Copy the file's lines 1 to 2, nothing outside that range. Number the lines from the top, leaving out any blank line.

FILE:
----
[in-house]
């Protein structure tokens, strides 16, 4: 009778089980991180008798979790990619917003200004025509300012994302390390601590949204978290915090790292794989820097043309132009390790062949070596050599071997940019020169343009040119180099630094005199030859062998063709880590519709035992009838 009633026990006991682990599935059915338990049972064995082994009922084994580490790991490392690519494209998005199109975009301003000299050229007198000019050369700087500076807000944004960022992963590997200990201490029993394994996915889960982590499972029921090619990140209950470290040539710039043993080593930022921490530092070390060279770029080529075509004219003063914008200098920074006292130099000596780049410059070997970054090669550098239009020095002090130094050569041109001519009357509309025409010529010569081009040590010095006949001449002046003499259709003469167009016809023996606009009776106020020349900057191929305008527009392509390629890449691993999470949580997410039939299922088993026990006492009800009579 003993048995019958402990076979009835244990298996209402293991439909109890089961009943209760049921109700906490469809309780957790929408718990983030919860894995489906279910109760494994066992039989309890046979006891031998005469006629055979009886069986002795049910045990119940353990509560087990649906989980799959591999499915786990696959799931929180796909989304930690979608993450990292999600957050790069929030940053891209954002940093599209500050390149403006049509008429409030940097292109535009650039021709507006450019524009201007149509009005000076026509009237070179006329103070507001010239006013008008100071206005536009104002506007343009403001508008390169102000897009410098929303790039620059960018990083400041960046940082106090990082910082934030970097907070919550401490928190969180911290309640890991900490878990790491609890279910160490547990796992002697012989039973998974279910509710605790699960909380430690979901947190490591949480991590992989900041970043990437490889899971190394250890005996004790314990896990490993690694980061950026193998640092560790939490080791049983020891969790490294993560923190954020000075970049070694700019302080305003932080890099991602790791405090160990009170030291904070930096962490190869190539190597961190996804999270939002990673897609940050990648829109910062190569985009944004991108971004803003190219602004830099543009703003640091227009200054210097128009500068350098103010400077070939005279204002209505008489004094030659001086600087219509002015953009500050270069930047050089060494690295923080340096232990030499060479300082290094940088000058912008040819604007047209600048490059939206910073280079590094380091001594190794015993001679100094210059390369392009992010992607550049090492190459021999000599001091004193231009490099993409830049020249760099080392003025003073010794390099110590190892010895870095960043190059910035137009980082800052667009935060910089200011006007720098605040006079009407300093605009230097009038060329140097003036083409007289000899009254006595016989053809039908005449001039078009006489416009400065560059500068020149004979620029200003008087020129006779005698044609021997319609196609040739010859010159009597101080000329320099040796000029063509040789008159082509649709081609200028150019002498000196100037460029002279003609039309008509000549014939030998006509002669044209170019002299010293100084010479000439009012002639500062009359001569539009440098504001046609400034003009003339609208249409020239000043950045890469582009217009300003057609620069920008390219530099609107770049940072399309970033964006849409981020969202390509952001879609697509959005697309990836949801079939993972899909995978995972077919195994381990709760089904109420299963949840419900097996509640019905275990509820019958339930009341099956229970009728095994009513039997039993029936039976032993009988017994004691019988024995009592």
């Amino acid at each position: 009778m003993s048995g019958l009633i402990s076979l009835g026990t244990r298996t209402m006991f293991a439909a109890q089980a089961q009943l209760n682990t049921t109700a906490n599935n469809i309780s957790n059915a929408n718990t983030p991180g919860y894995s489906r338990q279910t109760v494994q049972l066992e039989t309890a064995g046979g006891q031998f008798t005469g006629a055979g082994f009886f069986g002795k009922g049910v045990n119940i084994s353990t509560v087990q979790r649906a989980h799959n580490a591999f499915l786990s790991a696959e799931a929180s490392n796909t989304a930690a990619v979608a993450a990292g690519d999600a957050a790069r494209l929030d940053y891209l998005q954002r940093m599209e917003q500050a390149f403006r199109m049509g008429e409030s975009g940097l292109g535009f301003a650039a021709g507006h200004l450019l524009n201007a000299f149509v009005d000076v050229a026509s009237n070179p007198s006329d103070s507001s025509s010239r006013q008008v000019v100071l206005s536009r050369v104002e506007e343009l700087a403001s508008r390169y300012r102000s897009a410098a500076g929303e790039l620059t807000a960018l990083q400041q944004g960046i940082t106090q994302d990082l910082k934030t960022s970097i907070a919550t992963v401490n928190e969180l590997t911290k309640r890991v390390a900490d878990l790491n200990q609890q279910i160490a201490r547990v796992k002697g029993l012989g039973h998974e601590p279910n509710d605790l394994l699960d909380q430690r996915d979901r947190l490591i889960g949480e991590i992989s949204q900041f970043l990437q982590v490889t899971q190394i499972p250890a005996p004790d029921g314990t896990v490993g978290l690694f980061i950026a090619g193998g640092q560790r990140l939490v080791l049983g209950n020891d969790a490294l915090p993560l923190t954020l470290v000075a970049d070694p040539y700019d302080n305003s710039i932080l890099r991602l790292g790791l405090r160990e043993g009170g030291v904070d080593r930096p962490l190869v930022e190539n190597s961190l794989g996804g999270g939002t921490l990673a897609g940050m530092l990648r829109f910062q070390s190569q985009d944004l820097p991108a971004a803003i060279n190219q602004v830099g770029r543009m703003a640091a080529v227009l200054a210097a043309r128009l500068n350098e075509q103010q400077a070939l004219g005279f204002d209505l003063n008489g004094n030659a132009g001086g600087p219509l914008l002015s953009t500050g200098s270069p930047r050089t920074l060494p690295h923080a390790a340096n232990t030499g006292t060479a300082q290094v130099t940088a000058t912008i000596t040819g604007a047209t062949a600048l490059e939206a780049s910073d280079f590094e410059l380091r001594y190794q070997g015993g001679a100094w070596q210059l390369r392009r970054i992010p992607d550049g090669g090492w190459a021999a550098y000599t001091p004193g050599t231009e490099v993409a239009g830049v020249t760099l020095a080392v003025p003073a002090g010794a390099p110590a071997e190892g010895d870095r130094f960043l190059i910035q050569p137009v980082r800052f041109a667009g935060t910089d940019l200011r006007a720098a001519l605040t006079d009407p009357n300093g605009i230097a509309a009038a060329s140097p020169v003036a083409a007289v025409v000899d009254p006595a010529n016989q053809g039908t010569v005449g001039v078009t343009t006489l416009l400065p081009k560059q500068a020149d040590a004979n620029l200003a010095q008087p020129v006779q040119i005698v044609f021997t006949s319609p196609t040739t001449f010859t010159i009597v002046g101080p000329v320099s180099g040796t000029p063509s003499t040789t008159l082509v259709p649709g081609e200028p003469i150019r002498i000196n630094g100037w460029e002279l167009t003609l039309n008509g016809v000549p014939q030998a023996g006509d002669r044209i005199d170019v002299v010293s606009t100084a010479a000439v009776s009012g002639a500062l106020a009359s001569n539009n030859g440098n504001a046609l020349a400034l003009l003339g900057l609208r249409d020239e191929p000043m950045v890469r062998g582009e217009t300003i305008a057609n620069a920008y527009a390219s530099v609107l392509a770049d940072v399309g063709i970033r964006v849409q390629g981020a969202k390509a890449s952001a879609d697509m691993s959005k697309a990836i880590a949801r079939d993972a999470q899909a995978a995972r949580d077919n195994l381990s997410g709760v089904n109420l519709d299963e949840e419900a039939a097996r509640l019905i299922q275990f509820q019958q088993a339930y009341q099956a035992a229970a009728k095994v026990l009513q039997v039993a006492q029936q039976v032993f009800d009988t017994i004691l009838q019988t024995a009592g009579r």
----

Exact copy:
[in-house]
């Protein structure tokens, strides 16, 4: 009778089980991180008798979790990619917003200004025509300012994302390390601590949204978290915090790292794989820097043309132009390790062949070596050599071997940019020169343009040119180099630094005199030859062998063709880590519709035992009838 009633026990006991682990599935059915338990049972064995082994009922084994580490790991490392690519494209998005199109975009301003000299050229007198000019050369700087500076807000944004960022992963590997200990201490029993394994996915889960982590499972029921090619990140209950470290040539710039043993080593930022921490530092070390060279770029080529075509004219003063914008200098920074006292130099000596780049410059070997970054090669550098239009020095002090130094050569041109001519009357509309025409010529010569081009040590010095006949001449002046003499259709003469167009016809023996606009009776106020020349900057191929305008527009392509390629890449691993999470949580997410039939299922088993026990006492009800009579 003993048995019958402990076979009835244990298996209402293991439909109890089961009943209760049921109700906490469809309780957790929408718990983030919860894995489906279910109760494994066992039989309890046979006891031998005469006629055979009886069986002795049910045990119940353990509560087990649906989980799959591999499915786990696959799931929180796909989304930690979608993450990292999600957050790069929030940053891209954002940093599209500050390149403006049509008429409030940097292109535009650039021709507006450019524009201007149509009005000076026509009237070179006329103070507001010239006013008008100071206005536009104002506007343009403001508008390169102000897009410098929303790039620059960018990083400041960046940082106090990082910082934030970097907070919550401490928190969180911290309640890991900490878990790491609890279910160490547990796992002697012989039973998974279910509710605790699960909380430690979901947190490591949480991590992989900041970043990437490889899971190394250890005996004790314990896990490993690694980061950026193998640092560790939490080791049983020891969790490294993560923190954020000075970049070694700019302080305003932080890099991602790791405090160990009170030291904070930096962490190869190539190597961190996804999270939002990673897609940050990648829109910062190569985009944004991108971004803003190219602004830099543009703003640091227009200054210097128009500068350098103010400077070939005279204002209505008489004094030659001086600087219509002015953009500050270069930047050089060494690295923080340096232990030499060479300082290094940088000058912008040819604007047209600048490059939206910073280079590094380091001594190794015993001679100094210059390369392009992010992607550049090492190459021999000599001091004193231009490099993409830049020249760099080392003025003073010794390099110590190892010895870095960043190059910035137009980082800052667009935060910089200011006007720098605040006079009407300093605009230097009038060329140097003036083409007289000899009254006595016989053809039908005449001039078009006489416009400065560059500068020149004979620029200003008087020129006779005698044609021997319609196609040739010859010159009597101080000329320099040796000029063509040789008159082509649709081609200028150019002498000196100037460029002279003609039309008509000549014939030998006509002669044209170019002299010293100084010479000439009012002639500062009359001569539009440098504001046609400034003009003339609208249409020239000043950045890469582009217009300003057609620069920008390219530099609107770049940072399309970033964006849409981020969202390509952001879609697509959005697309990836949801079939993972899909995978995972077919195994381990709760089904109420299963949840419900097996509640019905275990509820019958339930009341099956229970009728095994009513039997039993029936039976032993009988017994004691019988024995009592």